Maria Theresa (1717-1780)
Archduchess of Austria, Holy Roman Empress, and queen of Hungary and Bohemia, began her rule in 1740. She was the only woman ruler in the 650 history of the Habsburg dynasty. She was also one of the most successful Habsburg rulers, male or female, while bearing sixteen children between 1738 and 1756.
Maria Theresa was the eldest daughter of Holy Roman Emperor Charles VI. In 1711, Charles VI found himself the sole remaining male Habsburg. An old European law, the Salic Law, prohibited a woman from inheriting her father’s kingdom. Concerned that he may not father a son, Charles VI issued a decree in 1713, known as the Pragmatic Sanction. This document guaranteed the right of succession to his daughter. At this time, many of the great powers of Europe agreed to her succession of power, at a price. Upon the death of Charles VI in 1740, however, challenges to the Habsburg lands led to the War of the Austrian Succession.
During the last several years of her father’s reign, two wars had already left the monarchy financially compromised, and the army weakened. And since Charles VI had believed that his daughter would surrender true power to her husband, Francis Stephen of Lorraine, he did not take the time to teach her the workings of the government. Without money, a strong army, and knowledge of state affairs, Maria Theresa knew she had to rely on her judgment and strength of character.
King Frederick II of Prussia was her first challenger, when he took the occasion of Charles VI’s death to occupy Silesia, beginning the War of Austrian Succession (1740-1748). Bavaria and France joined in and invaded Maria Theresa’s lands from the west. This challenge by Frederick II became the dominating element of Maria Theresa’s long reign. The archduchess was determined that her internal and external policies would focus on the strengthening of her state and the creation of positive diplomacy in order to defeat the Prussian monarch. Maria Theresa was determined not to surrender to her enemies, but to reconquer all of her lands. She began by initiating reforms. Maria Theresa strengthened the army by doubling the number of troops from her father’s reign, reorganized the tax structure to insure a predictable annual income to support the costs of the government and army, and centralized an office to assist in the collection of the taxes. Economic reform fueled prosperity for her empire. The war ended with the loss of Silesia, but her state intact, and her husband recognized as Holy Roman Emperor.
In 1756, Maria Theresa felt that Austria was strong enough to renew her conflict with Frederick II. With the direction of her state chancellor, Wenzel Anton von Kaunitz, the empress reorganized Austria’s foreign policy in the so-called Diplomatic Revolution.” On the advice of Kaunitz, Maria Theresa abandoned its accord with Great Britain and secured an alliance with France and Russia. Yet, Frederick II surprised everyone when he attacked first, invading one of Austria’s allies, Saxony. This conflict began what is known as the Seven Years’ War (which combined with the French & Indian war in the American Colonies). In 1763, after much bloodshed, Maria Theresa signed the Treaty of Hubertusberg, ending all hostilities and recognizing Prussian possession of Silesia once and for all.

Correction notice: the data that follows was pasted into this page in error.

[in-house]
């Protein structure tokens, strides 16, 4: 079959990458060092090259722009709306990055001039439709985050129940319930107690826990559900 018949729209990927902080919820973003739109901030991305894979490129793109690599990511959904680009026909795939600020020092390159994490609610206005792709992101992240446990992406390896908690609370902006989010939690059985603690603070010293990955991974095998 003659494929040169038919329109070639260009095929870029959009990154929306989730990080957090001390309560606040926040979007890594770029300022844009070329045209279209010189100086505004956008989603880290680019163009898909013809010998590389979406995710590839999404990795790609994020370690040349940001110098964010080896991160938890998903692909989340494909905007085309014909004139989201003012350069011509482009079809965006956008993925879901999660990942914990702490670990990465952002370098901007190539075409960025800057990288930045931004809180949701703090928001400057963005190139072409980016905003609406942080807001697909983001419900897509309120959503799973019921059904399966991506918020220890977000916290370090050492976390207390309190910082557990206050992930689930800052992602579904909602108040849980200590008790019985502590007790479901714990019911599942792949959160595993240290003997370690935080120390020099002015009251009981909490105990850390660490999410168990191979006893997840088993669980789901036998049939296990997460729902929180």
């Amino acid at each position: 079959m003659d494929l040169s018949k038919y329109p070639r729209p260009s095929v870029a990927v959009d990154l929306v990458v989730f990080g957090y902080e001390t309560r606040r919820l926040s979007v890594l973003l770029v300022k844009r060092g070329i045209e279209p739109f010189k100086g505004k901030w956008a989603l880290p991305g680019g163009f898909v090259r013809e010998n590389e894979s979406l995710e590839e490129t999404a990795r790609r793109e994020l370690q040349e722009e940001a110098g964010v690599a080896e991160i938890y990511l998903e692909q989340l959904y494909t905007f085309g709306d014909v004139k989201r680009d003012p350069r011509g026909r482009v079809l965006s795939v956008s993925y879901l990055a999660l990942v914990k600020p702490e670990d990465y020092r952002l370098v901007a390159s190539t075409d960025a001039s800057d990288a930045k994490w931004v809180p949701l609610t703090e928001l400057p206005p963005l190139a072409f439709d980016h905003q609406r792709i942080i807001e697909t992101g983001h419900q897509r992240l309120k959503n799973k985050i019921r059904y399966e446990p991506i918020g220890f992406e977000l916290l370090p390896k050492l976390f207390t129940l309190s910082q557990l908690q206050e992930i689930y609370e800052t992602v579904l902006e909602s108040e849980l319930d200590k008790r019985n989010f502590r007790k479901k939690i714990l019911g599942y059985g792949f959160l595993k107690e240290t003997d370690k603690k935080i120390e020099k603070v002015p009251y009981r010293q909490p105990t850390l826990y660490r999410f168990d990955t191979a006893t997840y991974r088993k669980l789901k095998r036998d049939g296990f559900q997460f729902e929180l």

Two years later, Maria Theresa suffered a great personal loss, the unexpected death of her husband, Francis Stephen of Lorraine. Her love for him was so deep that from the day of his death until her own death in 1780, she dressed in mourning. After Francis Stephen’s death, Maria Theresa became increasingly withdrawn. She continued reforms, but they came at a slower and more systematic pace. She changed her foreign policy from vigorously trying to regain Silesia to maintaining peace. After fifteen years of war and frustration, Maria Theresa was reluctant to get involved in conflicts that might prove unsuccessful. After the death of Francis Stephen, Maria Theresa recognized the eldest of her sixteen children, Joseph II, as emperor and coregent. Joseph II’s many fundamental differences in beliefs with his mother, caused anxiety and arguments. Periodically, Maria Theresa considered abdication of the throne. However, she never did abdicate. Instead, she allowed Joseph II only limited powers, since she felt his judgment too rash.
Maria Theresa was courageous, generous and kind. She respected the rights of others and expected others to respect her rights. In the later part of her rule, the empress focused more on human concerns, and less on financial and administrative improvements. She became increasingly involved with the problem of serf reform. Throughout the empire, the peasants were obligated to pay monetary and work dues to their lords. In 1771, Maria Theresa issued the Robot Patent, the serf reform designed to regulate the peasants’ labor payments in all of the Habsburg lands.
The empress had a long reign which spanned forty years. She died on November 29, 1780. Some historians have termed Maria Theresa as the savior of the Habsburg Dynasty. Her efforts to transform her empire into a modern state solidified the Habsburg rule. Although when she came to the throne, her state appeared on the brink of dismemberment, Maria Theresa provided a strong foundation for the continuation of the Habsburg Dynasty into the modern era.